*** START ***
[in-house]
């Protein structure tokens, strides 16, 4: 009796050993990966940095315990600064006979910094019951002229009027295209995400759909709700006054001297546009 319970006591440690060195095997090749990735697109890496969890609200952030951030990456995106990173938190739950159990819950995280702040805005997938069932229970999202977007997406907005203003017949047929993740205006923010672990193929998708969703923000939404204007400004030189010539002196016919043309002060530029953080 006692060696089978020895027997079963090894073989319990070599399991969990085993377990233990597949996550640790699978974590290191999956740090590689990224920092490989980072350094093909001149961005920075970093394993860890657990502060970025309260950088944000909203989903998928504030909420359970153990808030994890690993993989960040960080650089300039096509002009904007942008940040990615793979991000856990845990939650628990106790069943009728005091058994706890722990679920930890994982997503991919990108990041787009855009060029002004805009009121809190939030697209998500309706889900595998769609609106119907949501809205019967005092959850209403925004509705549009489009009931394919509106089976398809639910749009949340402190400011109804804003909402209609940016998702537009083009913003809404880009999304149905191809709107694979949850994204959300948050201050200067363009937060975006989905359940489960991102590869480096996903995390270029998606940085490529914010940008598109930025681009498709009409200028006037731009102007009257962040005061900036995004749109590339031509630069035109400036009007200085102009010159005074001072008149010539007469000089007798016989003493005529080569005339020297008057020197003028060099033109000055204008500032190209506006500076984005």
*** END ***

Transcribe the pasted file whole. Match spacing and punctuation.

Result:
[in-house]
């Protein structure tokens, strides 16, 4: 009796050993990966940095315990600064006979910094019951002229009027295209995400759909709700006054001297546009 319970006591440690060195095997090749990735697109890496969890609200952030951030990456995106990173938190739950159990819950995280702040805005997938069932229970999202977007997406907005203003017949047929993740205006923010672990193929998708969703923000939404204007400004030189010539002196016919043309002060530029953080 006692060696089978020895027997079963090894073989319990070599399991969990085993377990233990597949996550640790699978974590290191999956740090590689990224920092490989980072350094093909001149961005920075970093394993860890657990502060970025309260950088944000909203989903998928504030909420359970153990808030994890690993993989960040960080650089300039096509002009904007942008940040990615793979991000856990845990939650628990106790069943009728005091058994706890722990679920930890994982997503991919990108990041787009855009060029002004805009009121809190939030697209998500309706889900595998769609609106119907949501809205019967005092959850209403925004509705549009489009009931394919509106089976398809639910749009949340402190400011109804804003909402209609940016998702537009083009913003809404880009999304149905191809709107694979949850994204959300948050201050200067363009937060975006989905359940489960991102590869480096996903995390270029998606940085490529914010940008598109930025681009498709009409200028006037731009102007009257962040005061900036995004749109590339031509630069035109400036009007200085102009010159005074001072008149010539007469000089007798016989003493005529080569005339020297008057020197003028060099033109000055204008500032190209506006500076984005």